UN Secretary-General Antonio Guterres has criticised what he calls the “wildly uneven and unfair” global distribution of COVID-19 vaccines amid the pandemic.
Guterres made these remarks at an online meeting of the UN Security Council on Wednesday that was chaired by British Foreign Secretary Dominic Raab, the NHK World reported. The UN chief noted that just 10 countries have administered 75 per cent of all vaccines, while more than 130 have not received a single dose.
He urged UN member states to support the COVAX Facility, a framework run by the World Health Organization and other bodies to ensure fair distribution of the COVID-19 vaccines.
“Progress on COVID-19 vaccinations has been wildly uneven and unfair. The world urgently needs a Global Vaccination Plan to bring together all those with the required power, expertise, and production capacities. I am ready to mobilize the full @UN System in support of this effort,” the UN chief tweeted.
He also called for the creation of a global vaccination plan to ensure equal distribution of COVID-19 vaccines worldwide.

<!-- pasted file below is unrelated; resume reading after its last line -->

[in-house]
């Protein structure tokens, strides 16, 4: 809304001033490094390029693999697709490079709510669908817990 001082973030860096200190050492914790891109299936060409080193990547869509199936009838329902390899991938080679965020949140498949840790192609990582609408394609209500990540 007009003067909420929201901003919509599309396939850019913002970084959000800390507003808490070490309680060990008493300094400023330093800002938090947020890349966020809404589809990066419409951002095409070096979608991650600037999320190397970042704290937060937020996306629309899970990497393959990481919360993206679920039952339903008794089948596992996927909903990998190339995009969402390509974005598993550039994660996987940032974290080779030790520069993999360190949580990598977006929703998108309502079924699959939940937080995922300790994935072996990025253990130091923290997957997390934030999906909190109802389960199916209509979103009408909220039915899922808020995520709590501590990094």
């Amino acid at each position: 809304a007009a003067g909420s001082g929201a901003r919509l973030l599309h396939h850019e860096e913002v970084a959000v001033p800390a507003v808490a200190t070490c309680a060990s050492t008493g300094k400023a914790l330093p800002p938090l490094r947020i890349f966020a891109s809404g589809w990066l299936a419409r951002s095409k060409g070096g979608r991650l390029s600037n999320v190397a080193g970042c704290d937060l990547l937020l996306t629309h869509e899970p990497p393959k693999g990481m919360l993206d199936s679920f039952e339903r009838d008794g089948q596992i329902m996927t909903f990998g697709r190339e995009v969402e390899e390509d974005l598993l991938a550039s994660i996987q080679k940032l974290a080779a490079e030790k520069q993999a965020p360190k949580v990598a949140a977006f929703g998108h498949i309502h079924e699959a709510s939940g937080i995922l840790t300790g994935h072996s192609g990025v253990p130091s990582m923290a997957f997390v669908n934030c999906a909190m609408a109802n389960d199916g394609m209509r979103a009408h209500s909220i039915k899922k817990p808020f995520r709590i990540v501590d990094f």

“The world urgently needs a global vaccination plan to bring together all those with the required power, scientific expertise, and production and financial capacities,” Guterres said in a UN Security Council meeting. “I believe the G20 is well placed to establish an emergency task force to prepare such a global vaccination plan and coordinate its implementation and financing.”
Chinese Foreign Minister Wang Yi said Beijing will contribute 10 million doses of its vaccines to COVAX. He also said that China has donated vaccines to 53 developing countries.
Meanwhile, US Secretary of State Antony Blinken has pledged payment of over USD 200 million to the WHO by the end of February. President Joe Biden reversed his predecessor’s withdrawal from the UN agency. Blinken also told the meeting that Washington is planning significant financial support for COVAX.
According to the Johns Hopkins University data, 109,901,090 COVID-19 cases and 2,430,096 deaths have been reported globally.
The UN is seeking international solidarity in swiftly providing vaccines to developing countries with poor healthcare systems as variants of the virus continue to spread.